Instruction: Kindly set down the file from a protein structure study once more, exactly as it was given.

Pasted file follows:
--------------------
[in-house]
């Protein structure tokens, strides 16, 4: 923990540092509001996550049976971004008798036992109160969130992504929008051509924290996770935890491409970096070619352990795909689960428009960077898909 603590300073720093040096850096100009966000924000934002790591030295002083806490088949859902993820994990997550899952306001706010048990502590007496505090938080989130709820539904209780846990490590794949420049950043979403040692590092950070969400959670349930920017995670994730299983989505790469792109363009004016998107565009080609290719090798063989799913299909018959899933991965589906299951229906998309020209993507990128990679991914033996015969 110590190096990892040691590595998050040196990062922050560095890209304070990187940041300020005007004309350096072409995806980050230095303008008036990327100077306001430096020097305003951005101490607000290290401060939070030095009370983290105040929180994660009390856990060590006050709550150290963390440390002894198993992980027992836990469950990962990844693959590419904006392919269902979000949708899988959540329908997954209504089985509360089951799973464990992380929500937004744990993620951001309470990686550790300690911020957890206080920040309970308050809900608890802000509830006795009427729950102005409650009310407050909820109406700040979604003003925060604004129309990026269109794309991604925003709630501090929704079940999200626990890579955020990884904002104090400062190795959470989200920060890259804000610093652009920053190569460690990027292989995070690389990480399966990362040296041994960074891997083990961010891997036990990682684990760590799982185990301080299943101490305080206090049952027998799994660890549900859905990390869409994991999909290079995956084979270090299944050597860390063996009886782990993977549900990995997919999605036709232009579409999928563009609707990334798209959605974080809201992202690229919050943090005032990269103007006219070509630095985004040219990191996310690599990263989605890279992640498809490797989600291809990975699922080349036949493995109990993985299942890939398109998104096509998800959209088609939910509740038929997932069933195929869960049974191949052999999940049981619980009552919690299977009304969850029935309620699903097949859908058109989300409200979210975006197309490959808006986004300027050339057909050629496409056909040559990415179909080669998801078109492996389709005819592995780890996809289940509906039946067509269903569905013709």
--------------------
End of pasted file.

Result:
[in-house]
């Protein structure tokens, strides 16, 4: 923990540092509001996550049976971004008798036992109160969130992504929008051509924290996770935890491409970096070619352990795909689960428009960077898909 603590300073720093040096850096100009966000924000934002790591030295002083806490088949859902993820994990997550899952306001706010048990502590007496505090938080989130709820539904209780846990490590794949420049950043979403040692590092950070969400959670349930920017995670994730299983989505790469792109363009004016998107565009080609290719090798063989799913299909018959899933991965589906299951229906998309020209993507990128990679991914033996015969 110590190096990892040691590595998050040196990062922050560095890209304070990187940041300020005007004309350096072409995806980050230095303008008036990327100077306001430096020097305003951005101490607000290290401060939070030095009370983290105040929180994660009390856990060590006050709550150290963390440390002894198993992980027992836990469950990962990844693959590419904006392919269902979000949708899988959540329908997954209504089985509360089951799973464990992380929500937004744990993620951001309470990686550790300690911020957890206080920040309970308050809900608890802000509830006795009427729950102005409650009310407050909820109406700040979604003003925060604004129309990026269109794309991604925003709630501090929704079940999200626990890579955020990884904002104090400062190795959470989200920060890259804000610093652009920053190569460690990027292989995070690389990480399966990362040296041994960074891997083990961010891997036990990682684990760590799982185990301080299943101490305080206090049952027998799994660890549900859905990390869409994991999909290079995956084979270090299944050597860390063996009886782990993977549900990995997919999605036709232009579409999928563009609707990334798209959605974080809201992202690229919050943090005032990269103007006219070509630095985004040219990191996310690599990263989605890279992640498809490797989600291809990975699922080349036949493995109990993985299942890939398109998104096509998800959209088609939910509740038929997932069933195929869960049974191949052999999940049981619980009552919690299977009304969850029935309620699903097949859908058109989300409200979210975006197309490959808006986004300027050339057909050629496409056909040559990415179909080669998801078109492996389709005819592995780890996809289940509906039946067509269903569905013709």